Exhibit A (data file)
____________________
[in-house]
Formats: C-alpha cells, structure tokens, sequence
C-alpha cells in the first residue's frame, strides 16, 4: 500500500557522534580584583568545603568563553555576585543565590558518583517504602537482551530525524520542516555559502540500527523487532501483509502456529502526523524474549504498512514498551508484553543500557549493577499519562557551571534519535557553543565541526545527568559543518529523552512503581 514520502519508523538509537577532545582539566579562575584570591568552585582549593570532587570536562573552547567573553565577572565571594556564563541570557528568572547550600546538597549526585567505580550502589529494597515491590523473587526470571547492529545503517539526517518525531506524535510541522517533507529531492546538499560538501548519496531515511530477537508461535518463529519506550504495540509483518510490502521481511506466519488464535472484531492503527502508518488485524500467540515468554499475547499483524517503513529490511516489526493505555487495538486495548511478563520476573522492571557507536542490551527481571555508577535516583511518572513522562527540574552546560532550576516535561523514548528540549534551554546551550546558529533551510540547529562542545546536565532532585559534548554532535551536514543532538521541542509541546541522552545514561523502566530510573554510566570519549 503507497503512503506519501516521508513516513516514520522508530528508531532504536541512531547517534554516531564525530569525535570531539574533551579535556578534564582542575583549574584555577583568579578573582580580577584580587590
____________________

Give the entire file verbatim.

[in-house]
Formats: C-alpha cells, structure tokens, sequence
C-alpha cells in the first residue's frame, strides 16, 4: 500500500557522534580584583568545603568563553555576585543565590558518583517504602537482551530525524520542516555559502540500527523487532501483509502456529502526523524474549504498512514498551508484553543500557549493577499519562557551571534519535557553543565541526545527568559543518529523552512503581 514520502519508523538509537577532545582539566579562575584570591568552585582549593570532587570536562573552547567573553565577572565571594556564563541570557528568572547550600546538597549526585567505580550502589529494597515491590523473587526470571547492529545503517539526517518525531506524535510541522517533507529531492546538499560538501548519496531515511530477537508461535518463529519506550504495540509483518510490502521481511506466519488464535472484531492503527502508518488485524500467540515468554499475547499483524517503513529490511516489526493505555487495538486495548511478563520476573522492571557507536542490551527481571555508577535516583511518572513522562527540574552546560532550576516535561523514548528540549534551554546551550546558529533551510540547529562542545546536565532532585559534548554532535551536514543532538521541542509541546541522552545514561523502566530510573554510566570519549 503507497503512503506519501516521508513516513516514520522508530528508531532504536541512531547517534554516531564525530569525535570531539574533551579535556578534564582542575583549574584555577583568579578573582580580577584580587590